hours (Moir, 2006; Setlow, 2003). The stability of spores, with accompanying ease of storage and transport, is also a major factor in their potential utility as a biological weapon.

The resilience of B. anthracis spores derives from their unique physical and structural characteristics. The spore cytoplasm or “core” is relatively dehydrated and contains high concentrations of certain low-molecular-weight solutes (Setlow, 2006). These conditions result in complete metabolic dormancy and extreme protein stability. The low core water content of the spore correlates with a high spore density, a property that is commonly exploited for spore purification. Centrifugation through density gradients of diatrizoate and meglumine is a widely used purification method (Tamir and Gilvarg, 1966; Nicholson and Setlow, 1990).

Surrounding the spore core are a membrane and a specialized peptidoglycan cell wall, the “cortex.” These structures play key roles in limiting movement of water and solutes into and out of the core, maintaining the dehydrated dormant state (Setlow, 2006). The membrane and cortex have not been cited as significant sites of mineral association nor found to play roles in direct spore interactions with external surfaces.

The outermost layers of the spore, the coat and exosporium, are the primary sites of interaction with the host and with other surfaces and are important factors in the resistance of spores to certain enzymatic and chemical treatments (Driks, 2009; Henriques and Moran, 2007; Setlow, 2006). These structures are composed predominantly of protein and glycoprotein. In some spore-forming bacteria, the spore coats have been shown to be sites of association of minerals (Johnstone et al., 1980; Mann et al., 1988; Stewart et al., 1980, 1981; Hirota et al., 2010). These outermost integuments can play major roles in determining spore adherence to surfaces (Bozue et al., 2007; Brahmbhatt et al., 2007) and may affect electrostatic properties and aggregation with other spores or particles, all of which will affect spore dispersal and infectivity. Efforts at spore aerosolization and dispersal have been pursued through modification of the spores’ surface structures and properties (Swartz, 2001).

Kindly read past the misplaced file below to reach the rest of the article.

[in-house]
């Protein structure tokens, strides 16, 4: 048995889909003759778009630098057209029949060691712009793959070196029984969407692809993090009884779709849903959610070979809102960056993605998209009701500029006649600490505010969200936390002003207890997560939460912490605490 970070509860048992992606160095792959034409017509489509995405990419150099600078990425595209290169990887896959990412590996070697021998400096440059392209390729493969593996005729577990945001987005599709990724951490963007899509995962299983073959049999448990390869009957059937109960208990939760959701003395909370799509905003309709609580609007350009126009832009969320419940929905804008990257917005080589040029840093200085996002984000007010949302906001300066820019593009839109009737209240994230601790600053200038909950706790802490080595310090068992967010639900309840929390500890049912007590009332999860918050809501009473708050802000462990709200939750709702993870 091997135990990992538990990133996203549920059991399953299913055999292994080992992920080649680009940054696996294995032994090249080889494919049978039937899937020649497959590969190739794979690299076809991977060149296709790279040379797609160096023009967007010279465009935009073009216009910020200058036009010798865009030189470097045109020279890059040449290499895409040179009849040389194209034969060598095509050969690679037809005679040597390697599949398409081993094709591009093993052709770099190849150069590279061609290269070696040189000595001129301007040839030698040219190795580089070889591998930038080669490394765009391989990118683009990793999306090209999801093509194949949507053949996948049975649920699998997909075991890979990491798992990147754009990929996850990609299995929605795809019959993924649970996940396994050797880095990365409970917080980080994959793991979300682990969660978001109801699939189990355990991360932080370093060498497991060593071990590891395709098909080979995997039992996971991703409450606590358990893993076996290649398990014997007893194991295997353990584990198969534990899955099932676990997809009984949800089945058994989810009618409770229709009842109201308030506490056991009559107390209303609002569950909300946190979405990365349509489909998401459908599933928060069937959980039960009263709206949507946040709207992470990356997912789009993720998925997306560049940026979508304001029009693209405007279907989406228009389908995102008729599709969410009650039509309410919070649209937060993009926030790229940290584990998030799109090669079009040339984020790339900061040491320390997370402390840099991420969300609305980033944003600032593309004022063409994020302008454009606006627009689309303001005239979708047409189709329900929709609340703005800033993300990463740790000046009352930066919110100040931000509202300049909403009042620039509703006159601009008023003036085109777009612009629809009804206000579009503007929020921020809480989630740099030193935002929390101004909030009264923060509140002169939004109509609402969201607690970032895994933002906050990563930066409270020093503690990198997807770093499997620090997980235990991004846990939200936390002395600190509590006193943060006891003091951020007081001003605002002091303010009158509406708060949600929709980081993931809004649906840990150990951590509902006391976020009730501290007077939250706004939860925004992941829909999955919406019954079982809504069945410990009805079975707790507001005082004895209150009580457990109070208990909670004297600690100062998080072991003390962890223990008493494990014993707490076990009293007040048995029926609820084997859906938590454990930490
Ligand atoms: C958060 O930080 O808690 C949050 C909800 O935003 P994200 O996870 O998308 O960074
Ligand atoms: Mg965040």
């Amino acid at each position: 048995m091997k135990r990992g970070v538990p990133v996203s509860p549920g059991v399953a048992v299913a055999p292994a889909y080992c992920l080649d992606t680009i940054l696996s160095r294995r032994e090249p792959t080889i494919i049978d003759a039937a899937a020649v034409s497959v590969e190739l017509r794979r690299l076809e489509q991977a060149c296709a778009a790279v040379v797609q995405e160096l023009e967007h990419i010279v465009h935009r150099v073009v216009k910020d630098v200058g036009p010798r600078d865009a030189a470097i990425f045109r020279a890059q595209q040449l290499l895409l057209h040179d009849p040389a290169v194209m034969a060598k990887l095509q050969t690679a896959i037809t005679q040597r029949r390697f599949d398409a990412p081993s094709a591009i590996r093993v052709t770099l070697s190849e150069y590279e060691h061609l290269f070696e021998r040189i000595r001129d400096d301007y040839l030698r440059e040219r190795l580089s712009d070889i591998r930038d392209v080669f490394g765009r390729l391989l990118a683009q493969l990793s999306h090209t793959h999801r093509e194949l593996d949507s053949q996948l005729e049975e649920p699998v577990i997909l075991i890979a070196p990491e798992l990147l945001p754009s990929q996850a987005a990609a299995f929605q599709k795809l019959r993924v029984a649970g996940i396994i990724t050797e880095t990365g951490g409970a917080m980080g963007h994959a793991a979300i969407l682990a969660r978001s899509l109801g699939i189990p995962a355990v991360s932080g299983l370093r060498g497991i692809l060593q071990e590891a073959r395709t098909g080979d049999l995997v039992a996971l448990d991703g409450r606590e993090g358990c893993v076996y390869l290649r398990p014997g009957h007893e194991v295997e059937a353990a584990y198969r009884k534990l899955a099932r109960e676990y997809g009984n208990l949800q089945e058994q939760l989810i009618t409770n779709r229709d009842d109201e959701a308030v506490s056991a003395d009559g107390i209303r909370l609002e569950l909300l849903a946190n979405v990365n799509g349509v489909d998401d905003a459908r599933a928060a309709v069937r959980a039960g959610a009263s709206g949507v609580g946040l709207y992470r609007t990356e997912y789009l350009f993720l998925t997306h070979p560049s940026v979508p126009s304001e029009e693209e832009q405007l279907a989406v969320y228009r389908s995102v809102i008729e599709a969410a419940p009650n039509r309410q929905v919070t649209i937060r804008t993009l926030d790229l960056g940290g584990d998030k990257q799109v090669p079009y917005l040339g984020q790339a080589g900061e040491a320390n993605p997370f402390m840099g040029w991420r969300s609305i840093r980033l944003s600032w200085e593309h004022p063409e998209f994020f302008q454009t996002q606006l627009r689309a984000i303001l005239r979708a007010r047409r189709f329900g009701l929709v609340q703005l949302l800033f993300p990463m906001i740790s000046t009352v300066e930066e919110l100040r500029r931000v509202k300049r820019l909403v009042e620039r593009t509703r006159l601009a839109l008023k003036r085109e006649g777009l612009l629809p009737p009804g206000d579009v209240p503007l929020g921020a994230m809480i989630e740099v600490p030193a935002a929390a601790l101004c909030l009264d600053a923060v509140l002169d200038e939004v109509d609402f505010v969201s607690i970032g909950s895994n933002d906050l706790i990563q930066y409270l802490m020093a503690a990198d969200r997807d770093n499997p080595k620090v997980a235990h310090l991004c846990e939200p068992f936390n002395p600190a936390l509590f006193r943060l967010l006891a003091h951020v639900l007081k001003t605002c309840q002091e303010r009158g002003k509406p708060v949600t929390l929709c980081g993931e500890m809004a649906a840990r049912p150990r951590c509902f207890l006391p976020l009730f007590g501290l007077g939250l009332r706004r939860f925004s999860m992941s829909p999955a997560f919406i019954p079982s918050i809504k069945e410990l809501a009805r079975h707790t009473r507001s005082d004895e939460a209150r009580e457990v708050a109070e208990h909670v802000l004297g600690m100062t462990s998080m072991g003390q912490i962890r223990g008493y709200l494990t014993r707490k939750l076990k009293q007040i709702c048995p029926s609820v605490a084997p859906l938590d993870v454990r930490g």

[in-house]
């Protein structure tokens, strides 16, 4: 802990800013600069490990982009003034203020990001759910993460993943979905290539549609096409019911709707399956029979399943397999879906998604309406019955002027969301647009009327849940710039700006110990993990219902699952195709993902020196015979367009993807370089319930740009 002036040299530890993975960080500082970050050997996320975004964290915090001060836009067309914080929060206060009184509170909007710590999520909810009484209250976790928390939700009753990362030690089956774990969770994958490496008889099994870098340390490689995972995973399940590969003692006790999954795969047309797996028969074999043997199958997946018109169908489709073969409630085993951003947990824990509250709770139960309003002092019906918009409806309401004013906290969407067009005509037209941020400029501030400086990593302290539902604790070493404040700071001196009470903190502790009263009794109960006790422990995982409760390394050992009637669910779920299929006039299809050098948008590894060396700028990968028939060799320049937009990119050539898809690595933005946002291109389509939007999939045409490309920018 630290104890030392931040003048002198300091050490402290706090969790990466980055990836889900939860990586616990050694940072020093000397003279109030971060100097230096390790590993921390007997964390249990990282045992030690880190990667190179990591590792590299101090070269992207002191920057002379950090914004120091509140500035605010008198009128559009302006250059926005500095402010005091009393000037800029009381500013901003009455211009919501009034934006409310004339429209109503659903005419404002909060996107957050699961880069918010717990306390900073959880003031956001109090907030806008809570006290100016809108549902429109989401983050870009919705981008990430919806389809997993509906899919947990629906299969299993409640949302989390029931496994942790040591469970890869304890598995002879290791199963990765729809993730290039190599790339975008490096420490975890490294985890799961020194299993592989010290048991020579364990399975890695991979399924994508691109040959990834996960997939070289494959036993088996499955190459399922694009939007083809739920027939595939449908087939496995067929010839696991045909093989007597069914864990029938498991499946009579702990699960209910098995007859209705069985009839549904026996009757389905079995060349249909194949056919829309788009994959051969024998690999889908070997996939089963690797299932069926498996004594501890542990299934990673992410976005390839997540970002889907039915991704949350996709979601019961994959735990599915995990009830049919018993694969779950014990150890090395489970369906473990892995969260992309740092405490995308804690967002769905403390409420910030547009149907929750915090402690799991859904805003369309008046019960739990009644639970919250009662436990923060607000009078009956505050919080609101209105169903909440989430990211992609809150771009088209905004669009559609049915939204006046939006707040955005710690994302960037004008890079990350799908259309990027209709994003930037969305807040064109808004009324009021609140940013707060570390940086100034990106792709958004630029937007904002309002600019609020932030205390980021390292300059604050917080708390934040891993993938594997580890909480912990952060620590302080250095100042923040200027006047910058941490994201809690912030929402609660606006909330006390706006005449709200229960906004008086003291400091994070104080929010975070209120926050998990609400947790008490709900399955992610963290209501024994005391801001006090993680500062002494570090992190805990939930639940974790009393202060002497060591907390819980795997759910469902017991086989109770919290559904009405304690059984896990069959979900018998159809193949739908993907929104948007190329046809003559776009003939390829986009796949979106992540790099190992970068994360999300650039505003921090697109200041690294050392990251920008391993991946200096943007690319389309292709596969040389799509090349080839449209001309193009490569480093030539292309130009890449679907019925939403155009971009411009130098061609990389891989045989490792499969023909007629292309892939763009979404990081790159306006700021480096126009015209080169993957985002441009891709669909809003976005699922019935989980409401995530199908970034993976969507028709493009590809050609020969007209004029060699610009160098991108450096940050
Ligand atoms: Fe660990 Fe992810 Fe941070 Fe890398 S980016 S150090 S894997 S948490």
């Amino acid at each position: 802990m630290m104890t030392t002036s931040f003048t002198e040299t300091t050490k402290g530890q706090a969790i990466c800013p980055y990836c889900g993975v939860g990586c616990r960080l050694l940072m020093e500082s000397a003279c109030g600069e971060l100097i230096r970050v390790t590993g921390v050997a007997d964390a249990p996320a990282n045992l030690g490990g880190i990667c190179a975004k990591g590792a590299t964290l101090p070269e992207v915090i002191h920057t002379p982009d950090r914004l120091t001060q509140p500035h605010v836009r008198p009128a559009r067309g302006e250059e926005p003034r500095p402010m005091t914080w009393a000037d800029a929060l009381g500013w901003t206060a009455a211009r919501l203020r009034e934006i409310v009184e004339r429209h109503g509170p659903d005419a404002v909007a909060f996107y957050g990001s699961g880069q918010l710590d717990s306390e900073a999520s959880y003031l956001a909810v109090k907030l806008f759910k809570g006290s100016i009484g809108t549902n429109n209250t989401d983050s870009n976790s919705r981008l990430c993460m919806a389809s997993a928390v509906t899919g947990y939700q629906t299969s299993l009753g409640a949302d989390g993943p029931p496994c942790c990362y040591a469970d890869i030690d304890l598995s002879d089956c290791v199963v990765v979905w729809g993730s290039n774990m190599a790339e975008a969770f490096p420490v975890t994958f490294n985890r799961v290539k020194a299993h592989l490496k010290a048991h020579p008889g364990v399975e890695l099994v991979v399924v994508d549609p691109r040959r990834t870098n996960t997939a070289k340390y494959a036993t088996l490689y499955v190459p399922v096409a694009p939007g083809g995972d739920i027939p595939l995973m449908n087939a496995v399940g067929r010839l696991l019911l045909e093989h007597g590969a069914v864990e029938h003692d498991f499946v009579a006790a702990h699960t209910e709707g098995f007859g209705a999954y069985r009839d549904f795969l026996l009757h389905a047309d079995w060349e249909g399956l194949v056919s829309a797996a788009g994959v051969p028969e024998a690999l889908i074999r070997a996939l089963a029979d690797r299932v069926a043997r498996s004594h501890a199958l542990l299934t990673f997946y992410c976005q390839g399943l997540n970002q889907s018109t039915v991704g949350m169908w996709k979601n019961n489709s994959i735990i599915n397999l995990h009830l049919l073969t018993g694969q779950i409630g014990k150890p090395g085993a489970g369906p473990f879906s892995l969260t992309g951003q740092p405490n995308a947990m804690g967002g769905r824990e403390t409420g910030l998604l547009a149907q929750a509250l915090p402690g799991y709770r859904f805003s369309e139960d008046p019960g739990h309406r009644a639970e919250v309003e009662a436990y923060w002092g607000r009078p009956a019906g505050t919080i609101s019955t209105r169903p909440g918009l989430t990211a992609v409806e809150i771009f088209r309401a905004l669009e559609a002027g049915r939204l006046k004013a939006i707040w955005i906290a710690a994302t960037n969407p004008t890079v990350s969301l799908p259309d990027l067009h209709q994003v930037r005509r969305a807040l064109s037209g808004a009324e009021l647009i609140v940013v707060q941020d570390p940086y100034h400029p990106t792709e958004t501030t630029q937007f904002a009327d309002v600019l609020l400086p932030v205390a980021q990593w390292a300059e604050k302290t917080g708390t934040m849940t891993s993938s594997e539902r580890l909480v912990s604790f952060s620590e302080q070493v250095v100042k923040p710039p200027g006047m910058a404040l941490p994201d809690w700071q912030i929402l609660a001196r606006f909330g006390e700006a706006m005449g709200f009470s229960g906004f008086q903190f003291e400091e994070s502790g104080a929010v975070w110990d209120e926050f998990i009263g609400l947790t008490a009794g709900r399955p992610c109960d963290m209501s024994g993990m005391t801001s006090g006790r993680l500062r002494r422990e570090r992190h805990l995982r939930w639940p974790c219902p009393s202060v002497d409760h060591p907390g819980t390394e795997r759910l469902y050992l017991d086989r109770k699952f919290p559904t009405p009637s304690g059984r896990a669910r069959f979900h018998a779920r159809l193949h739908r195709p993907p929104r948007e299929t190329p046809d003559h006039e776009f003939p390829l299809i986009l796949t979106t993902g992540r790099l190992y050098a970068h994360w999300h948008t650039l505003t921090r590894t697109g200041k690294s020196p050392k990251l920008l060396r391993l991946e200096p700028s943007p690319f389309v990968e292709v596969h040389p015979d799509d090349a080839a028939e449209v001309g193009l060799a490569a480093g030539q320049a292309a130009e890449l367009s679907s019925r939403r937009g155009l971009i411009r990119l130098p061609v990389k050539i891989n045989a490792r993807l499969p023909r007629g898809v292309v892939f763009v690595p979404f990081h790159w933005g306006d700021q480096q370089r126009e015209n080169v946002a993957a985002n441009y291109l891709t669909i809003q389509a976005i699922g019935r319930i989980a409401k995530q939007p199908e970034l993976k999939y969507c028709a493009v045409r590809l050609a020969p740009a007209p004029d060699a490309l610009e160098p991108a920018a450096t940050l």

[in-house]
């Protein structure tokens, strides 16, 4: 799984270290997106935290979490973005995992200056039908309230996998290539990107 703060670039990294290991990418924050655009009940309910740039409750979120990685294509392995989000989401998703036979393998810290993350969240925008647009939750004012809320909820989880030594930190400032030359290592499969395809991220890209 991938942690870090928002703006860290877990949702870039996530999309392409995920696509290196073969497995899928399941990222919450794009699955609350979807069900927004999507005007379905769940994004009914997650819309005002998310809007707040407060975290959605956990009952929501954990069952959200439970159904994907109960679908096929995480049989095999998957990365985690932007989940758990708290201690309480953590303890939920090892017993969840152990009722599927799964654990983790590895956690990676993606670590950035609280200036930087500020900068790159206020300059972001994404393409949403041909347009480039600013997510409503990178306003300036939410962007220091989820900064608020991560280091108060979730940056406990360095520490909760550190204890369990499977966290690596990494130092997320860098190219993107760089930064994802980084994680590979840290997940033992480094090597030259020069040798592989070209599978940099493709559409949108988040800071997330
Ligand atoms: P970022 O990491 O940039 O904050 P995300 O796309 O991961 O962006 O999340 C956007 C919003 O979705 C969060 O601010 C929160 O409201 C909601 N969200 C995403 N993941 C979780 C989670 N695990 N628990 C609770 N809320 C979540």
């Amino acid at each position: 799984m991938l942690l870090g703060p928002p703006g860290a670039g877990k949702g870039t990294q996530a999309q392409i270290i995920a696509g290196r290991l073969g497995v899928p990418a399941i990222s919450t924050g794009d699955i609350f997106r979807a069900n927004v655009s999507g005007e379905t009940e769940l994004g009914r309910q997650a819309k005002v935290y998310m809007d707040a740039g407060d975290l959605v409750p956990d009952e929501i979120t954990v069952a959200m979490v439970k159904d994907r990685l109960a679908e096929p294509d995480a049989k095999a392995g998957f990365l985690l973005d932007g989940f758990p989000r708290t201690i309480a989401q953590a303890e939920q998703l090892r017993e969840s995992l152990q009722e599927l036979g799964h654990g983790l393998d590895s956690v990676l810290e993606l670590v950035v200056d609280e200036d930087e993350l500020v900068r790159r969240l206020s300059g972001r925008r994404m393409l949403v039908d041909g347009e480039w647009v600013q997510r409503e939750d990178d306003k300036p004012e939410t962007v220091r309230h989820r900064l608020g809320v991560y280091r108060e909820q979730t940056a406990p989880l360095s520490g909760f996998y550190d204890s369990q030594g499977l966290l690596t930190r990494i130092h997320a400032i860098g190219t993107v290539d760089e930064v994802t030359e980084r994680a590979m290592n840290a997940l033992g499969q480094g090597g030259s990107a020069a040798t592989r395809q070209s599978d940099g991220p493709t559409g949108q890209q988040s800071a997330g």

The fact that B. anthracis can exist in the environment as a dormant, highly stable spore may have evolutionary significance. While a dormant environmental state may help explain observations that populations of B. anthracis have much less genetic variation than many other bacterial species (Van Ert et al., 2007a), other factors may also contribute, including the likely recent origin of this species and the possibility of limited means for horizontal gene transfer.


Anthrax is generally a disease of herbivores (e.g., cattle, sheep, horses), which acquire the infection by grazing on contaminated soils. Anthrax spores are highly resistant to environmental insults. These spores allow the bacterium

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